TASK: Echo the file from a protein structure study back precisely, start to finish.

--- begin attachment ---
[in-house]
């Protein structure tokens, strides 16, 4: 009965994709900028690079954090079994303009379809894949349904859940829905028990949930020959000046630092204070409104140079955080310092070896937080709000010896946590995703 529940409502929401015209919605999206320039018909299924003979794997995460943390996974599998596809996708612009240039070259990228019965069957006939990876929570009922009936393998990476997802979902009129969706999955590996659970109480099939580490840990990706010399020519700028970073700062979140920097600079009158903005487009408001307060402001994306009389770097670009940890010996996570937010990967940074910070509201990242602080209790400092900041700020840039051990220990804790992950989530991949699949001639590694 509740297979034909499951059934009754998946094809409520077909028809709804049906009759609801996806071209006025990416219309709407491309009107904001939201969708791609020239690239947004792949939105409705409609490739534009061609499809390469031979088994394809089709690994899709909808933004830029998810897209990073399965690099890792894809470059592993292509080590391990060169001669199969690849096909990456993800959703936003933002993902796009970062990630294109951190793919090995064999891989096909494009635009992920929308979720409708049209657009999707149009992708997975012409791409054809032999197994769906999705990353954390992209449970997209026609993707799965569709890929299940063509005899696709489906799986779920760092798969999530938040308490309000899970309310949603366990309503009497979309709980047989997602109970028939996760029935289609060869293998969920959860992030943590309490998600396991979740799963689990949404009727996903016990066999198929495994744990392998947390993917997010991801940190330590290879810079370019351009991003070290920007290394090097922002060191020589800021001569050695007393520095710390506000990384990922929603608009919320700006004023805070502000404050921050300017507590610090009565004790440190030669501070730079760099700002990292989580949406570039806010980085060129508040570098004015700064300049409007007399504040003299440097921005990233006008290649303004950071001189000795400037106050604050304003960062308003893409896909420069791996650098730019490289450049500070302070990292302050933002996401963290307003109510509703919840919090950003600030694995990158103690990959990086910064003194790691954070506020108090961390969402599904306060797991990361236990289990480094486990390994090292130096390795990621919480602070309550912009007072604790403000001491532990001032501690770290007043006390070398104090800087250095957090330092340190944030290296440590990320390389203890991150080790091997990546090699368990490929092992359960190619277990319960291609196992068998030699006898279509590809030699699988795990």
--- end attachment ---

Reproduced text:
[in-house]
């Protein structure tokens, strides 16, 4: 009965994709900028690079954090079994303009379809894949349904859940829905028990949930020959000046630092204070409104140079955080310092070896937080709000010896946590995703 529940409502929401015209919605999206320039018909299924003979794997995460943390996974599998596809996708612009240039070259990228019965069957006939990876929570009922009936393998990476997802979902009129969706999955590996659970109480099939580490840990990706010399020519700028970073700062979140920097600079009158903005487009408001307060402001994306009389770097670009940890010996996570937010990967940074910070509201990242602080209790400092900041700020840039051990220990804790992950989530991949699949001639590694 509740297979034909499951059934009754998946094809409520077909028809709804049906009759609801996806071209006025990416219309709407491309009107904001939201969708791609020239690239947004792949939105409705409609490739534009061609499809390469031979088994394809089709690994899709909808933004830029998810897209990073399965690099890792894809470059592993292509080590391990060169001669199969690849096909990456993800959703936003933002993902796009970062990630294109951190793919090995064999891989096909494009635009992920929308979720409708049209657009999707149009992708997975012409791409054809032999197994769906999705990353954390992209449970997209026609993707799965569709890929299940063509005899696709489906799986779920760092798969999530938040308490309000899970309310949603366990309503009497979309709980047989997602109970028939996760029935289609060869293998969920959860992030943590309490998600396991979740799963689990949404009727996903016990066999198929495994744990392998947390993917997010991801940190330590290879810079370019351009991003070290920007290394090097922002060191020589800021001569050695007393520095710390506000990384990922929603608009919320700006004023805070502000404050921050300017507590610090009565004790440190030669501070730079760099700002990292989580949406570039806010980085060129508040570098004015700064300049409007007399504040003299440097921005990233006008290649303004950071001189000795400037106050604050304003960062308003893409896909420069791996650098730019490289450049500070302070990292302050933002996401963290307003109510509703919840919090950003600030694995990158103690990959990086910064003194790691954070506020108090961390969402599904306060797991990361236990289990480094486990390994090292130096390795990621919480602070309550912009007072604790403000001491532990001032501690770290007043006390070398104090800087250095957090330092340190944030290296440590990320390389203890991150080790091997990546090699368990490929092992359960190619277990319960291609196992068998030699006898279509590809030699699988795990």